Reviews: Gear and Software

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Godin Multiac Guitar

Godin Multiac Guitar

By Stephen Smoke

Yes, that’s my Godin guitar on my shoulder. I don’t normally expose it to the desert sun, but this was for a publicity shot earlier this year and, well, the guitar looks great.

I purchased my Godin after seeing the great Doyle Dykes demonstrate a similar guitar during a mini concert in Vancouver, B.C. in 2016. There were about 30 of us gathered inside the Prestige Guitar shop and we were blown away by Dykes’ playing. At the end of the night the guitar players in the crowd felt one of two ways: Either you felt inspired, or you felt like going home and burning your guitar because you knew you could never play that well. I was inspired and I bought my guitar a couple of days later.

My particular Godin is similar to the Doyle Dykes Signature model, but mine has a 13-pin output. It’s really a guitar that’s the best of both worlds. It’s a GREAT electric guitar with all the bells and whistles, but I can also play it unplugged and it sounds terrific.

The 13-Pin output allows me to plug into my Roland GR-55 synthesizer. This was a huge selling feature for me. I have keyboard synths and they work well, but I’m a better guitar player than I am a piano player.

In the photo on the left you see 3 outputs on the bottom of my guitar. Use the “13-Pin” output to connect to a synthesizer (in my case the Roland GR-55 (see separate review) or any other 13-pin device. Use  the “Bridge” output to “blend” a natural guitar sound with the synthesizer sound using slider controls on the front of the guitar. Push the slider all the way down so that no synthesizer effects are heard, or all the way up so that only the synthesizer effect is heard. It’s fun to find the right blend for a specific song or mood. The “Electric” output is for when you want to plug the guitar straight into an amplifier.

Playing Live

I use two guitars when I’m playing live: the Godin and an Ovation. When I use the Godin through the GR-55 I can make it sound like we’re playing in Yankee Stadium, even though we’re actually playing in a local dive bar. Sometimes I use the Godin and GR-55 to provide a “brass section” or a string pad that makes the band sound bigger and more versatile.

Recording 

I use the Godin even more in my studio. For example, I can add a little accordion flavor a la The Band (Garth Hudson, The Band’s keyboard player, in fact played accordion on one of my songs a few years ago: “Wild Child” from the Trick of the Light album). I love recording Chicago-style horn parts using the Godin and the GR-55. There are literally hundred of sounds at your disposal, via the GR-55. If you’re looking for quality digital patches that sound authentic and if you’re a better guitar player than a piano player, the Godin and GR–55 combo is just the ticket.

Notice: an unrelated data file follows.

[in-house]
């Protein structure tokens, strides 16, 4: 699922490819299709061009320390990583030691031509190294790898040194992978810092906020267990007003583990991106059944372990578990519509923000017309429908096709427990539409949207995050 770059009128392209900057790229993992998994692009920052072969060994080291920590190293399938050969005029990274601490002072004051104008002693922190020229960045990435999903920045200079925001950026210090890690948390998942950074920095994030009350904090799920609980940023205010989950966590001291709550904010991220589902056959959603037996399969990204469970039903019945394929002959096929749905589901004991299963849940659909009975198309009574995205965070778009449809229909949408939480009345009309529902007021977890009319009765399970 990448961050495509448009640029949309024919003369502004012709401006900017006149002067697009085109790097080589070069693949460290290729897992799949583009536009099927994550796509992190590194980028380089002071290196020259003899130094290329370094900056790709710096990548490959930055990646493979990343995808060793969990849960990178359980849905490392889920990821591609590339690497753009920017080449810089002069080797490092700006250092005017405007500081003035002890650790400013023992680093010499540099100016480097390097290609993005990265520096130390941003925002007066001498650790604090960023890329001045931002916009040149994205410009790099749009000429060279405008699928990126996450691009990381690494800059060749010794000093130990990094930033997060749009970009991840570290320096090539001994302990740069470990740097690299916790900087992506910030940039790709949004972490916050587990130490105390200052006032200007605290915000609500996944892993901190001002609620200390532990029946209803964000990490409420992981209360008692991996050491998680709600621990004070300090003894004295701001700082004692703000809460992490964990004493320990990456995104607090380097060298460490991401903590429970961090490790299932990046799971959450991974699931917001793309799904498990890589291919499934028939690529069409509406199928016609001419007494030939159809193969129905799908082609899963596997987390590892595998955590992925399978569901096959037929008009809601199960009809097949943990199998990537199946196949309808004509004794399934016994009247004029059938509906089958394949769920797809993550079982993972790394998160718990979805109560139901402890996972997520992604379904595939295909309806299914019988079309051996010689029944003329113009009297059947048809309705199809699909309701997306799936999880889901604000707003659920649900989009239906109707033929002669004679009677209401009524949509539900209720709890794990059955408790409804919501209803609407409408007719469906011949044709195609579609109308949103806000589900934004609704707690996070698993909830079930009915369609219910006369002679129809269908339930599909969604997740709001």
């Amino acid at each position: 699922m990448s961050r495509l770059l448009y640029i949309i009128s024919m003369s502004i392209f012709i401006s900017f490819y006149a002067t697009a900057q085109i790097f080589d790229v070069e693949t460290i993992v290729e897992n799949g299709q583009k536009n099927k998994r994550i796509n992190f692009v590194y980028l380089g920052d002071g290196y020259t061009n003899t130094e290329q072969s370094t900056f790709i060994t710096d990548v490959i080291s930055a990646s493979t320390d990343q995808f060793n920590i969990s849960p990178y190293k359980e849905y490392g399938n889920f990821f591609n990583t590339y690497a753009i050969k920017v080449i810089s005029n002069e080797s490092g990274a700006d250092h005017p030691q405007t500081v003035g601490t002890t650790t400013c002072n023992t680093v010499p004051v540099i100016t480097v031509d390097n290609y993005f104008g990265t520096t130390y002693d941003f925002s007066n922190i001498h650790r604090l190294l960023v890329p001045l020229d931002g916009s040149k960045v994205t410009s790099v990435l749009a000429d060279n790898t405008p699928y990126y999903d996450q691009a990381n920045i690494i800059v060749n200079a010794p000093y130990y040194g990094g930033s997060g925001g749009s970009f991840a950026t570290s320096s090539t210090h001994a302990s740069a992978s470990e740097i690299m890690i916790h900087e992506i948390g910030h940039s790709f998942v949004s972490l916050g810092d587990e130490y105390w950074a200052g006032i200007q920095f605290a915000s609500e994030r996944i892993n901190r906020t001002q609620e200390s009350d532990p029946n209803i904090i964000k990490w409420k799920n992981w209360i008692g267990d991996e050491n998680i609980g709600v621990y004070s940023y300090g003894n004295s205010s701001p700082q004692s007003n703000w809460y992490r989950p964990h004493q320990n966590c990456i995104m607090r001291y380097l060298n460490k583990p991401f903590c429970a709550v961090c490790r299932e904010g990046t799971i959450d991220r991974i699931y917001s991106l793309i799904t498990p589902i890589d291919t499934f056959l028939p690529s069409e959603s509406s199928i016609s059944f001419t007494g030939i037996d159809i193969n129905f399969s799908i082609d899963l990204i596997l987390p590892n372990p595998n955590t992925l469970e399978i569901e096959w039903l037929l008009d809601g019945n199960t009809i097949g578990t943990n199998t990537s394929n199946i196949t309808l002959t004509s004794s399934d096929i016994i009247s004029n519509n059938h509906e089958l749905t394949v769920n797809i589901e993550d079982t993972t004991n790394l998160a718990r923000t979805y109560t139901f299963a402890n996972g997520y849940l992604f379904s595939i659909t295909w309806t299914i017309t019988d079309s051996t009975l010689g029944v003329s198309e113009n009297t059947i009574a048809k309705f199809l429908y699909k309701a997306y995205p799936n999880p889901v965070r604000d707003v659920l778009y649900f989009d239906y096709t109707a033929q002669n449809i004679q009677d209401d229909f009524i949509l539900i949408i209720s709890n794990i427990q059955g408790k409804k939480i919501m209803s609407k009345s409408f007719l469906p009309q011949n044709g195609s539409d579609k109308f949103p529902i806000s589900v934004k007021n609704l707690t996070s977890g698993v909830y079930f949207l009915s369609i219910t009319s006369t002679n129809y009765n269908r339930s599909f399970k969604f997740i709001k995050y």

But even without the GR-55, the Godin by itself is a joy to play. I love the feel of the fretboard and the acoustic, unplugged sound. It is the best guitar I’ve ever owned.

Saved by The BeatBuddy

Saved by The BeatBuddy

By Randy Winters

The Problem

Have you heard this one before? Three guys get together on Friday night to jam. We all play guitar and enjoy similar brands of beer. After a few weeks, one of the guys gives in and starts to play bass. Along with actually learning the real words to Louie Louie, we start using the drum beat on a cheap piano keyboard. The jams are getting better and hopes rise that someone might actually want to hear us play. And they do. We are asked to play at a friend’s house for a pool party. We need a drummer!

The Solution

After several days searching the Internet for drum machines, I discovered the BeatBuddy by Singular Sound. Their website says…

“BeatBuddy – The Only Drum Machine that Sounds Human & is Easy to Use”

And they were right. I bought one and was immediately thrilled with how good it sounded and how easy it was to use.

It’s a drum machine in a “stomp-box.” It comes with a power supply and a patch cord to plug in the optional programmable foot switch, which I purchased. It also includes an SD card that comes loaded with 10 unique drum sets, with 220 styles in 10 different genres. You have everything from heavy metal, rock, punk, blues and country, to techno and latin.